We began our trip today with a visit to the Herodyan, which was a fort and palace built by Herod the great. Herod is best remembered as the "King of the Jews" who was in power when Jesus was born. In fact, it was he who ordered the slaughter of the Holy Innocents. You can sense the deep fear with which he lived in the size and location of this fortress (and he built or restored 14 all around the ancient Middle East).
While there, we were asked to reflect on two kingdoms: Herod's kingdom of political power and Jesus' calling us to bring about God's kingdom here on earth. Our course leader asked us to reflect on which kingdom or kingdoms have survived? And, particularly in the Holy Land, where there is still such struggle, how does the tension between those two kingdoms play out today?
Next, we went to the Shepherds' Fields, which marks the place where the shepherds kept their flocks and where they would have heard the message of Christ's birth from the heavenly host. Despite the crowds, it still felt peaceful there. It was also bucketing down rain for much of the time.
In a small cave, like the ones the shepherds resided in, Bishop Shannon Johnston, of the Diocese of Virginia, celebrated eucharist with us. It was totally surreal, as we used the propers for the Feast of the Nativity, and sang Christmas Carols, despite being in the midst of Lent. In his sermon, Bishop Shannon asked us to reflect some on what that dichotomy might mean. The point of our Lenten disciplines is to bring us closer to God, and that closeness (in the incarnation) is what we celebrate at Christmas.
We also got a chance to shop at a cooperative store that supports 30+ Christian families in Bethlehem. We were encouraged to "support the local economy" here, since this store helps the Christians who have chosen to remain in Bethlehem and whose numbers are declining because of the political issues there (that's a whole other blog post!). I bought a number of things - to keep and to share.
For lunch, we ate at a traditional Middle Eastern Restaurant, where we were given a huge variety of dishes to try. I'm not sure WHAT I ate, but I will say that it was all delicious. I think I've eaten my weight in hummous.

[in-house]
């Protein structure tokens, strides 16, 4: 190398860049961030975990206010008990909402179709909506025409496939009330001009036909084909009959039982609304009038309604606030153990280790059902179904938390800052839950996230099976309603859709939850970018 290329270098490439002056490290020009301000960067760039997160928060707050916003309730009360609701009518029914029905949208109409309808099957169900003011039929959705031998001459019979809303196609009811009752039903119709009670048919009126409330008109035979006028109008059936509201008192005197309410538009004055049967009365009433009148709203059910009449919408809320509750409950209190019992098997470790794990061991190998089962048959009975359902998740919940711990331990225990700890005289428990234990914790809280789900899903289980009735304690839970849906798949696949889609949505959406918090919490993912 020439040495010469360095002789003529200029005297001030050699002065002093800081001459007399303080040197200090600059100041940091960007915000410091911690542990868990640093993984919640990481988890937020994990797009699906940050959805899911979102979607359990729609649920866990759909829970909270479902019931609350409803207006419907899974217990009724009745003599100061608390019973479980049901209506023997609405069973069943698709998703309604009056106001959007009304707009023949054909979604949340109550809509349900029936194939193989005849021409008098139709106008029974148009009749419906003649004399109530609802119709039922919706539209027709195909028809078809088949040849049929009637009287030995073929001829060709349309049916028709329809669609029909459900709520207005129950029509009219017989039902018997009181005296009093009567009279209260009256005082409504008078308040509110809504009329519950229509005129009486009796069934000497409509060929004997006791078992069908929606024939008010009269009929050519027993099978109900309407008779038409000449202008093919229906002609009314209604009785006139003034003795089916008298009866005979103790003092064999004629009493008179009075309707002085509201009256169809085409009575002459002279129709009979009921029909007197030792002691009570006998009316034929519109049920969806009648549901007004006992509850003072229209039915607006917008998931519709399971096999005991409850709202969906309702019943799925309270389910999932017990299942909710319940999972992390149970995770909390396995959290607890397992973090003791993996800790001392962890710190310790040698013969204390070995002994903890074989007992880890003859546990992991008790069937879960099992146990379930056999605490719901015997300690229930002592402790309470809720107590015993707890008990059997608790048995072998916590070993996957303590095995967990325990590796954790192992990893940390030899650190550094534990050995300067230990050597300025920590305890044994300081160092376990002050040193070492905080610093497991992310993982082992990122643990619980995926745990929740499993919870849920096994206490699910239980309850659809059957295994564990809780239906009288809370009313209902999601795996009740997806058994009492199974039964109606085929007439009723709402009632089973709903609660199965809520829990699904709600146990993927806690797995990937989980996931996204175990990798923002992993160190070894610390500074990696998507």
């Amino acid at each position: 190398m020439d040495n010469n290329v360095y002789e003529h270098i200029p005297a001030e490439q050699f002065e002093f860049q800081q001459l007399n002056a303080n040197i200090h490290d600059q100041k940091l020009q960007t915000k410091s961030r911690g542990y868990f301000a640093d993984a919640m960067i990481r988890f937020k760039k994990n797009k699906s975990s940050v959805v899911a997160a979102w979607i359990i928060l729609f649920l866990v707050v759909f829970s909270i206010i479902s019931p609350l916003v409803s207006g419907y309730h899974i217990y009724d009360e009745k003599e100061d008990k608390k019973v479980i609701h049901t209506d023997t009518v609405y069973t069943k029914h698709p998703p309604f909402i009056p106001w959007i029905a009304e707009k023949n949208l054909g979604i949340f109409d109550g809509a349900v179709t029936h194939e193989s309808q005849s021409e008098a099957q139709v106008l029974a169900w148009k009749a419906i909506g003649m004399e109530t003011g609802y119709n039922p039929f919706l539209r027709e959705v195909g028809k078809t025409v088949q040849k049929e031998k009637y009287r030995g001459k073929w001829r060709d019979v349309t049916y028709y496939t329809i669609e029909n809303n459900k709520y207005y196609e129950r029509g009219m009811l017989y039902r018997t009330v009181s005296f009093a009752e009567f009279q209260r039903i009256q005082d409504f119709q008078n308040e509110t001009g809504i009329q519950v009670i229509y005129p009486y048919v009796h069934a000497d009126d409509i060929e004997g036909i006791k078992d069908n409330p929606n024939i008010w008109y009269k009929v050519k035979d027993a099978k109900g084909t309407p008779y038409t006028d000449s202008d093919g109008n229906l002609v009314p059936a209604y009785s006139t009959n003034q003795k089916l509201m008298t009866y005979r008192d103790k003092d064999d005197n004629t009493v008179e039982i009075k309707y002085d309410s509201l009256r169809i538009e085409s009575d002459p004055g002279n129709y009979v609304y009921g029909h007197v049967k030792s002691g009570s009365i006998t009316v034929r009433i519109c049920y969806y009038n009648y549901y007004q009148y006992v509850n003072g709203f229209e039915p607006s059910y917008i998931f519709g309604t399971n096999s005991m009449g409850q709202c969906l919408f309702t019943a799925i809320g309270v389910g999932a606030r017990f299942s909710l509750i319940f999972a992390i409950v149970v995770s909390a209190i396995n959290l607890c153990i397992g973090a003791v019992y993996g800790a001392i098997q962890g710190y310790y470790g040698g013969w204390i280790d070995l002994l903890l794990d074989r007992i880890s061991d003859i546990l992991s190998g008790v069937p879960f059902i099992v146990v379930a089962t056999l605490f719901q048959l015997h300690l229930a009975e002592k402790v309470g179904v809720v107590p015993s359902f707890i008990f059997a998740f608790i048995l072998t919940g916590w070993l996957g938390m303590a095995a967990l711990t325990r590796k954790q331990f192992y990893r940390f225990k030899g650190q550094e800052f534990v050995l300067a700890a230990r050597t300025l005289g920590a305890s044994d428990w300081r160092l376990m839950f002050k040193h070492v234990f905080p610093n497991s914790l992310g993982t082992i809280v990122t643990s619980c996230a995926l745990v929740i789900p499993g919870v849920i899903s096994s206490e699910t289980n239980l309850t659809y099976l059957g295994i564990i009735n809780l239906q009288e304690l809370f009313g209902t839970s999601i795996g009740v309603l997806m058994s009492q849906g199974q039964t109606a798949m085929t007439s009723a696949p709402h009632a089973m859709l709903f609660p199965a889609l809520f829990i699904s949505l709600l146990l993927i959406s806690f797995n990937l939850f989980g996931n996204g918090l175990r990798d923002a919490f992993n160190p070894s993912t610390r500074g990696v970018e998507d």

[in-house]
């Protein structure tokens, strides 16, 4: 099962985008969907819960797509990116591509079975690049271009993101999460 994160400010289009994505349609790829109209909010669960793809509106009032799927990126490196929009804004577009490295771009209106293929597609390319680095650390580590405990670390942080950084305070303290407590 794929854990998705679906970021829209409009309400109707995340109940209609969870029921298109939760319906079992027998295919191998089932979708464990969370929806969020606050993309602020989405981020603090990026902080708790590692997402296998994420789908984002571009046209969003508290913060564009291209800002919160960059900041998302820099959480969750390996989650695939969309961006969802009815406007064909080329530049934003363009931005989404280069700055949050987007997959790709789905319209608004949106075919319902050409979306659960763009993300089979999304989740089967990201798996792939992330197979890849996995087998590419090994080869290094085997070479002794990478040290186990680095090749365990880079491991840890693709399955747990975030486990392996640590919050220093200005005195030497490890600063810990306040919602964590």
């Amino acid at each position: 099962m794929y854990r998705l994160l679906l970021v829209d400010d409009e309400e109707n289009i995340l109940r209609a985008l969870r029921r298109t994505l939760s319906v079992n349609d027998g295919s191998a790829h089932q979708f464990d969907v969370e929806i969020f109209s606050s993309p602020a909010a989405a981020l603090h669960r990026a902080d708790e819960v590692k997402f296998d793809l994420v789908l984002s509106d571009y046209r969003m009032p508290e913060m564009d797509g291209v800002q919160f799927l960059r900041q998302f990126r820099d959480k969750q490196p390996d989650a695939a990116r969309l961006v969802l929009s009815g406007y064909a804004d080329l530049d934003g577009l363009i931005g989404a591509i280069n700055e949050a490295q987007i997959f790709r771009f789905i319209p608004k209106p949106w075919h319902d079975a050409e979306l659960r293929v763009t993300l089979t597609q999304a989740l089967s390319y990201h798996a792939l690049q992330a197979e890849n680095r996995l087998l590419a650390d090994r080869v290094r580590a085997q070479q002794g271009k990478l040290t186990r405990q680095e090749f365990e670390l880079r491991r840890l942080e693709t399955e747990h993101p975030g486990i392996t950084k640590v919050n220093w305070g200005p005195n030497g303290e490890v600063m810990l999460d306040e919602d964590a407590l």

We ended our tour of Bethlehem at the Church of the Nativity, a church built over the spot where Jesus is believed to have been born. This view from Nativity Square, gives you a sense of the diversity of Bethlehem and the West Bank. Turning away from that church, you can see both a mosque and another Christian church close by (look closely at the two towers in the photo).
To enter the church of the Nativity you go through a very small door, called the Door of Humility. Even I had to bend to enter. You can see in this photo how many times the size of the door has been reduced (and the men by the door give you a sense of perspective).
You might imagine that the Church of the Nativity would be a quiet place. Rather, it was mayhem. Hundreds, perhaps thousands, of pilgrims were queued up for the chance to kneel briefly at the place where Jesus was born, and then to peer into the manger. At the same time, as we waited, a funeral service was happening in the nave of the church. Listening to the mother's lament for her dead child was chilling, in light of the story of the one whose birthplace we had come to see.
So we queued and waited, finally coming to the place where Jesus was born. Here is one of my fellow pilgrims, kneeling at the spot.
As I waited, and walked, and waited and walked, I found myself feeling very skeptical. Most of the holy sites in the Holy Land were not identified for hundreds of years. So, was this really (really???) the spot where Jesus born? How likely was it?
And then, at the moment when I knelt down, and put my head into the cave (that's another blog post, too!), I was moved to tears by the experience of touching this place. In the end, I realized that it didn't matter to me if Jesus was born right there, or 100 feet away, or around the block. The sacredness of that site comes from the combination of the possibility and the centuries of faithful people coming there as an act of devotion. Places become "thin" because God breaks through there. And this little spot, for all its hustle and crowd, was thin for me. I experienced the incarnation there.